Across the Plains (1911)

Short, Western


Jennie Lee and her father are on their way to Golden California, from a little Kansas farm, traveling in a prairie schooner. At the last settlement visited by the two, the old man, who has ... See full summary »


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5 January 2016 | deickemeyer
The average audience will enjoy the thrill
A question will be raised upon seeing this film, whether it is quite the thing to accept the fact as here set forth that a girl driving a prairie schooner can hold her against Indians on horseback. If the photoplay is looked upon as an accurate description of life of course this scene must be considered too unreal to be included. If, however, the story of the picture is to be considered as the principal feature, then this incident assists in holding interest. It must be admitted that the average audience will enjoy the thrill which this scene affords without analyzing the possibilities of it too closely. The fight at the shack is not improbable. In fact, the same thing has been done a good many times before, while the appearance of the ranchmen and the beating off of the Indians are but incidents which have been many times repeated. That an audience will be pleased with this picture is certain. The improbability of the thrilling race in the first scenes will not mar the enjoyment of the story excepting in a few people. - The Moving Picture World, April 15, 1911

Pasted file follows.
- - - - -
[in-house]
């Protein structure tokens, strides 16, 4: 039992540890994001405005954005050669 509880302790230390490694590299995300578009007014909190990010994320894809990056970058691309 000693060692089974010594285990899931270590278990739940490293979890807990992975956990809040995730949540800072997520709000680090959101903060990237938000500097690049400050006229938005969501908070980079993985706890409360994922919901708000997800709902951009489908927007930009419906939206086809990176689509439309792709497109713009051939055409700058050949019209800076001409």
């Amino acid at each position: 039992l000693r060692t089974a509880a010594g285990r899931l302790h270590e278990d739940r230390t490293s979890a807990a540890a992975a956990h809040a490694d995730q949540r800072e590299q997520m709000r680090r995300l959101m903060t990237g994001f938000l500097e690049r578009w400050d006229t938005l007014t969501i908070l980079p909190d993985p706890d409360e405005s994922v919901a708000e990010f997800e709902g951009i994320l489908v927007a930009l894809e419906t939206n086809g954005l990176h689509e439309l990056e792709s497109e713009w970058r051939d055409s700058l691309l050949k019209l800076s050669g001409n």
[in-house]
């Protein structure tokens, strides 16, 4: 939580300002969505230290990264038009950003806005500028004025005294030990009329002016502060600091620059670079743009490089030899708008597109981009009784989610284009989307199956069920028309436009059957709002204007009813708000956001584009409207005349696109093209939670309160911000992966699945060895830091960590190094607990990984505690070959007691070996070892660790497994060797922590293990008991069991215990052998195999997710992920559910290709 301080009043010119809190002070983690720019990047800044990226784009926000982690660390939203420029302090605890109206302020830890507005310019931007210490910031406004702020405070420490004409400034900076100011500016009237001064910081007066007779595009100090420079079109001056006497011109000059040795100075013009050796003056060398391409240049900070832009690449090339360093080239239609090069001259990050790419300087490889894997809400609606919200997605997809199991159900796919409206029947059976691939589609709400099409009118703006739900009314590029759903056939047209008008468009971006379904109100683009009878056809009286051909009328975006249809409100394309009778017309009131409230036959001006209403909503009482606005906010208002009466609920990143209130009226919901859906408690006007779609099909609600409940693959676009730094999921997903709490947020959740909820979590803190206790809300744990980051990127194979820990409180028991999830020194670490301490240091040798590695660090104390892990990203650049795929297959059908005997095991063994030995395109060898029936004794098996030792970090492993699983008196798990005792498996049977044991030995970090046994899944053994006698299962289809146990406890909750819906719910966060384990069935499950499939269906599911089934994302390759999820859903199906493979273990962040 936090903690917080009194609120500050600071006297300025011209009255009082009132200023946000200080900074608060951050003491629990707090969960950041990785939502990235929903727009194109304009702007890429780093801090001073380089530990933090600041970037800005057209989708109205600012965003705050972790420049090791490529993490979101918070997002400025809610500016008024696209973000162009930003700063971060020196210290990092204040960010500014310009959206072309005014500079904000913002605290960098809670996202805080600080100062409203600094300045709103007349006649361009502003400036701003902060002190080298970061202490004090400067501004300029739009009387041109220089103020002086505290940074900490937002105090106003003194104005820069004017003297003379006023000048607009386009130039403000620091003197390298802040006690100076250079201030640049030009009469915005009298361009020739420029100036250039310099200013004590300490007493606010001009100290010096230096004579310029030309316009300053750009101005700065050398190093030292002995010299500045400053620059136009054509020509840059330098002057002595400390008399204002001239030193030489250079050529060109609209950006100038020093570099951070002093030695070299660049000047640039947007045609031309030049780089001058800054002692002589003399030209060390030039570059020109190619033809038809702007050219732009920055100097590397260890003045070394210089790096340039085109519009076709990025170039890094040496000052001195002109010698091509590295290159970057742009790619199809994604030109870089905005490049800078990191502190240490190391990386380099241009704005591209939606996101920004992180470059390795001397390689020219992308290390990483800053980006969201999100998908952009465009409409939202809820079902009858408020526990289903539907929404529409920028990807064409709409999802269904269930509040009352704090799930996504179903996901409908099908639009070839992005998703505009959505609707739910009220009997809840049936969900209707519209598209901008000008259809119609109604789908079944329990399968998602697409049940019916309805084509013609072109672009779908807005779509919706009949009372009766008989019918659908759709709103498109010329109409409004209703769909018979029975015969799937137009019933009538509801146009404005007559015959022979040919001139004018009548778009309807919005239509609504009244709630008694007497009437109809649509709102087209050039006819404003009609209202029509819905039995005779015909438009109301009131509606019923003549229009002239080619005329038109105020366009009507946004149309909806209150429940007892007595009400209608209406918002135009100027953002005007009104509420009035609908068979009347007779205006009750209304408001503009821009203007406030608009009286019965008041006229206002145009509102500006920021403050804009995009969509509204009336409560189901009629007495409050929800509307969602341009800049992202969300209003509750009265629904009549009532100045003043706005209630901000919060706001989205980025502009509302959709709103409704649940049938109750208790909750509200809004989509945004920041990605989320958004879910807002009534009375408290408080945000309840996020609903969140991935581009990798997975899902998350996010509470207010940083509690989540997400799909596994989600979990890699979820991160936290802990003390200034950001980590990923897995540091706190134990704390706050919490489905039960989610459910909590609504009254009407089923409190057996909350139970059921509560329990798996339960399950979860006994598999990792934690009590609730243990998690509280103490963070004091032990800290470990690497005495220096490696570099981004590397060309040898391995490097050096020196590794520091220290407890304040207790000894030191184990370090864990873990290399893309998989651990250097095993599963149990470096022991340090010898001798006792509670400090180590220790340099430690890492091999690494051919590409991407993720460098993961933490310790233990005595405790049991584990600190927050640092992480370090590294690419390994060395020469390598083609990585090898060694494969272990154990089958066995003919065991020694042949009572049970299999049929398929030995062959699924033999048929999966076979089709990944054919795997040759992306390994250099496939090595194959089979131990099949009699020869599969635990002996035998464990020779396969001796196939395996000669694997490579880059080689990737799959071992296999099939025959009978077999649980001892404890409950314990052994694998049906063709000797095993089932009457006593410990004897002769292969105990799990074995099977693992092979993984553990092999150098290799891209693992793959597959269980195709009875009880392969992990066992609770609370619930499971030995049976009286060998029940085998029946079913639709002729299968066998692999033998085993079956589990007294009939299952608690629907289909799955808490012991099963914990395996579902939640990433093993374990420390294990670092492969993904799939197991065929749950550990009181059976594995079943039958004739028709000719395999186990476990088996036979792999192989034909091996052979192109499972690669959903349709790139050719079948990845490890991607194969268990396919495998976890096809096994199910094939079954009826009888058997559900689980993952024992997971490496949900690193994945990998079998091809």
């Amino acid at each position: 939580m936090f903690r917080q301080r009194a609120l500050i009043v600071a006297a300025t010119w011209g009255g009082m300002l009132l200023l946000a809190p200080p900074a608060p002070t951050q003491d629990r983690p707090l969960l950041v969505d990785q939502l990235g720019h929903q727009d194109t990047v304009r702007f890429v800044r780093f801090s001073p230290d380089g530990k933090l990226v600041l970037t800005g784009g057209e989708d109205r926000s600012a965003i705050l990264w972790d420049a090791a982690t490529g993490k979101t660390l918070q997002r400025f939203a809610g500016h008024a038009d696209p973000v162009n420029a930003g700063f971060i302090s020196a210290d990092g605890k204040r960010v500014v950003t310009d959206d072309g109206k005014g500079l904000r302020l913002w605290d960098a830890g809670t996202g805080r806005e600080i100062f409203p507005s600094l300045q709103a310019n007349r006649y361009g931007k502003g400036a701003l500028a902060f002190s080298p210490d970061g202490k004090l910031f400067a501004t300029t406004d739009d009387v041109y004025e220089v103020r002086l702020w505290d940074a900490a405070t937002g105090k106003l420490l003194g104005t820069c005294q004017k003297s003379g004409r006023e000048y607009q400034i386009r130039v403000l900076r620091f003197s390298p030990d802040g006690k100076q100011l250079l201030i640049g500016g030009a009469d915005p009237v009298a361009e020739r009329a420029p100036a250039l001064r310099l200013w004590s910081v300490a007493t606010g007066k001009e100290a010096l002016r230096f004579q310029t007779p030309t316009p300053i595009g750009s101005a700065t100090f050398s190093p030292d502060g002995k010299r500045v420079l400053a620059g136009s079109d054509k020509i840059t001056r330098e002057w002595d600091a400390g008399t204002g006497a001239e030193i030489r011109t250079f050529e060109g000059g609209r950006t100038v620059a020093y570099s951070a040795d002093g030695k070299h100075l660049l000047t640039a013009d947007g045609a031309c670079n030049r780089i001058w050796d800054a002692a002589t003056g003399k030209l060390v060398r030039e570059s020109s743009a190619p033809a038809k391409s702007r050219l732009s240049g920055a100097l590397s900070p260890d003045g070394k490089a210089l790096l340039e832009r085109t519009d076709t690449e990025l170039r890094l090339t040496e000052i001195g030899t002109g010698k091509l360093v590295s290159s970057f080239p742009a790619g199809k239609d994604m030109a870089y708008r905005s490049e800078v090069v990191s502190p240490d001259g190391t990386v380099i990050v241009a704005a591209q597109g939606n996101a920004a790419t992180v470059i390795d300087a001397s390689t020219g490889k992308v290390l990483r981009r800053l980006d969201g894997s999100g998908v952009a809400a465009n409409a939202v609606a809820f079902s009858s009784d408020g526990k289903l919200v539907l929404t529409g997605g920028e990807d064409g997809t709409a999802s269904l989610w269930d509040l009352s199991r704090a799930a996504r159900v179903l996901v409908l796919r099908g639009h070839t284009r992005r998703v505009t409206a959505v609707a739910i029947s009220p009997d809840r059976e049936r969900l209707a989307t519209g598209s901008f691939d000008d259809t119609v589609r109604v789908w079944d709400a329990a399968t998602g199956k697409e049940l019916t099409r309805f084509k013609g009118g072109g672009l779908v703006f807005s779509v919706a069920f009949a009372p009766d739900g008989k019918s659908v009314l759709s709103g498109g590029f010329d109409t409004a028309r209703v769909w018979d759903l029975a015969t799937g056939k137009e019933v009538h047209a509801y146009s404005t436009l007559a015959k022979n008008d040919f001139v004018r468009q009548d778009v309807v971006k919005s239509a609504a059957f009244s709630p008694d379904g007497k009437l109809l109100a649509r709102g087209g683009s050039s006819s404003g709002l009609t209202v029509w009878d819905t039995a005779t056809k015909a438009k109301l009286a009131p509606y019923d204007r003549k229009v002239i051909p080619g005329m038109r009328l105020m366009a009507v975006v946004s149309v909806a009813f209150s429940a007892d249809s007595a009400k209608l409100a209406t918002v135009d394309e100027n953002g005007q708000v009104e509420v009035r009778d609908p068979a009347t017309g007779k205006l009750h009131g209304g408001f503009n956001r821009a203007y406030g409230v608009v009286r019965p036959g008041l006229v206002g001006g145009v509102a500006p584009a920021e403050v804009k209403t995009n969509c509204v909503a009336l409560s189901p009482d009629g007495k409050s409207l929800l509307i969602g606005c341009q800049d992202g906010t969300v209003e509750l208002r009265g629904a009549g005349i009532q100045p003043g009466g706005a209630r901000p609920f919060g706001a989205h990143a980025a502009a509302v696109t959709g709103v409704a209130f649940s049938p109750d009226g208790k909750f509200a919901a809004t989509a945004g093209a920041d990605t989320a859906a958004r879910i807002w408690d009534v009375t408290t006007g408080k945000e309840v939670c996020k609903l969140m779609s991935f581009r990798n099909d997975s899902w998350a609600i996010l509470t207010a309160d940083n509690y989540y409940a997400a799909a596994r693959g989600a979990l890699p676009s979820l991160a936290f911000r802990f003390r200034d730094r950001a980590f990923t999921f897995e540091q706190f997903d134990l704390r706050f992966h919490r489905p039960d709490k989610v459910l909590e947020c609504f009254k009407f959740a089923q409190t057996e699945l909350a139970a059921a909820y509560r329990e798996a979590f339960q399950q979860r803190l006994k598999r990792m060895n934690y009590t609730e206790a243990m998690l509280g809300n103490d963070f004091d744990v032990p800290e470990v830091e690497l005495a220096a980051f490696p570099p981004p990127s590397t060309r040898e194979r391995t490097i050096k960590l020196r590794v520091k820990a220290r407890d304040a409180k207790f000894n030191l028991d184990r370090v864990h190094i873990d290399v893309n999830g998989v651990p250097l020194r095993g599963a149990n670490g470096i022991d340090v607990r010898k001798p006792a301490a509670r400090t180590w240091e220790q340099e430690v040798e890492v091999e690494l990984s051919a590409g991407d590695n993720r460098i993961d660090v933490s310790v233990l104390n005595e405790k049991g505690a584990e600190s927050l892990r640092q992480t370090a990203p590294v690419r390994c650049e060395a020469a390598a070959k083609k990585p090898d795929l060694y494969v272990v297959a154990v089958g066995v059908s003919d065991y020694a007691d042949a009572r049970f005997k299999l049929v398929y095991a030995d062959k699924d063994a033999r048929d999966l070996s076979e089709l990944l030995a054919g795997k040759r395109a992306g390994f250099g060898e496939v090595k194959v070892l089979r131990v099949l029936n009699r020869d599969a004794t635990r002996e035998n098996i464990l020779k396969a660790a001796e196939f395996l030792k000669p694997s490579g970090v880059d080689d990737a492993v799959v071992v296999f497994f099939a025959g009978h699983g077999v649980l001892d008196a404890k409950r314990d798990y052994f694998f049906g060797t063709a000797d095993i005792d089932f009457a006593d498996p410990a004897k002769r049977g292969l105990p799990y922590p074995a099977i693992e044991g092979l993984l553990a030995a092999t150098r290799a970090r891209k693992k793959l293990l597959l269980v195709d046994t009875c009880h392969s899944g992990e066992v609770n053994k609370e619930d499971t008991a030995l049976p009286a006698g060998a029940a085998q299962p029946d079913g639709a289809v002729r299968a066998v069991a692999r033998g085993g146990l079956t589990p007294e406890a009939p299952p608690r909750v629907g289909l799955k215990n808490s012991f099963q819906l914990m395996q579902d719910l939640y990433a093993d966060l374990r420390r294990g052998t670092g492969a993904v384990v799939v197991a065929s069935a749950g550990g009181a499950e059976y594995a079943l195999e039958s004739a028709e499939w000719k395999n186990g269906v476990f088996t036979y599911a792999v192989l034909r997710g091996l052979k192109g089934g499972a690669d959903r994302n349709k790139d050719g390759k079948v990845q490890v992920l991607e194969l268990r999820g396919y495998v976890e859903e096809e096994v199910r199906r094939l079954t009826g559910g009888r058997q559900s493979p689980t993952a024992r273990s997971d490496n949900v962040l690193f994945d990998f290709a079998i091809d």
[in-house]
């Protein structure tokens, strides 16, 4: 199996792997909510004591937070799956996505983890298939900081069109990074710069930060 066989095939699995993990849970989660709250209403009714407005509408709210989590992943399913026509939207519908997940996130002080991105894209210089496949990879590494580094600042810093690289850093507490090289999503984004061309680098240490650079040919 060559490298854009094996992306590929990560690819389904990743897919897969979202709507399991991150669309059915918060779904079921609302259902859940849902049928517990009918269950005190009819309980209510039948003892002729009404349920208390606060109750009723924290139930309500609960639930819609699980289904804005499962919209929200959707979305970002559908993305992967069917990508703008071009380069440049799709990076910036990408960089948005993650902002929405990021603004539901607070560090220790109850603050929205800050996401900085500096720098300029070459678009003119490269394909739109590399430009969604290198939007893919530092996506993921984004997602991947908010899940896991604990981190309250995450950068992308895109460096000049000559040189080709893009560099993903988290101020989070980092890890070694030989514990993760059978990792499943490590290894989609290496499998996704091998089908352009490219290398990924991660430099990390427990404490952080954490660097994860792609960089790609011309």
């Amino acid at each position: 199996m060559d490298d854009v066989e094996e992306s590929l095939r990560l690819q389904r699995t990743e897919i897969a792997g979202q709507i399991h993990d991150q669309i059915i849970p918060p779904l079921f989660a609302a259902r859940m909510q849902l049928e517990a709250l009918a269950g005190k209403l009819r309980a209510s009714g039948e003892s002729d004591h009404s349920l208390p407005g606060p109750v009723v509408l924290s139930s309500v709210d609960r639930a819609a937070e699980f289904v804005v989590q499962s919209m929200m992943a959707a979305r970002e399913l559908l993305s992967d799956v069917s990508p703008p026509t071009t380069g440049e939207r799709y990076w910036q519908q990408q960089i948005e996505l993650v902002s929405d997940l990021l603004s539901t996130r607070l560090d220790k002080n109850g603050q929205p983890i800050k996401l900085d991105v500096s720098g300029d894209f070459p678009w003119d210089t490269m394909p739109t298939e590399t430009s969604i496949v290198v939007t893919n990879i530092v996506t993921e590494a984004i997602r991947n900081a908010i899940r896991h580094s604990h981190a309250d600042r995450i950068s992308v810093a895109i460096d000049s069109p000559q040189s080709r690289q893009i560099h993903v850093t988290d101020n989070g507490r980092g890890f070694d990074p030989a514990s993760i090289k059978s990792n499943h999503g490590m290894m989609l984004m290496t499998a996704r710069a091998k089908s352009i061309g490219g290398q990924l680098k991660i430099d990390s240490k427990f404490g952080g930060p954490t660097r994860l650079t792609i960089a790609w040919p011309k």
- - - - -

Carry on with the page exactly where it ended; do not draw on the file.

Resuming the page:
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Short | Western

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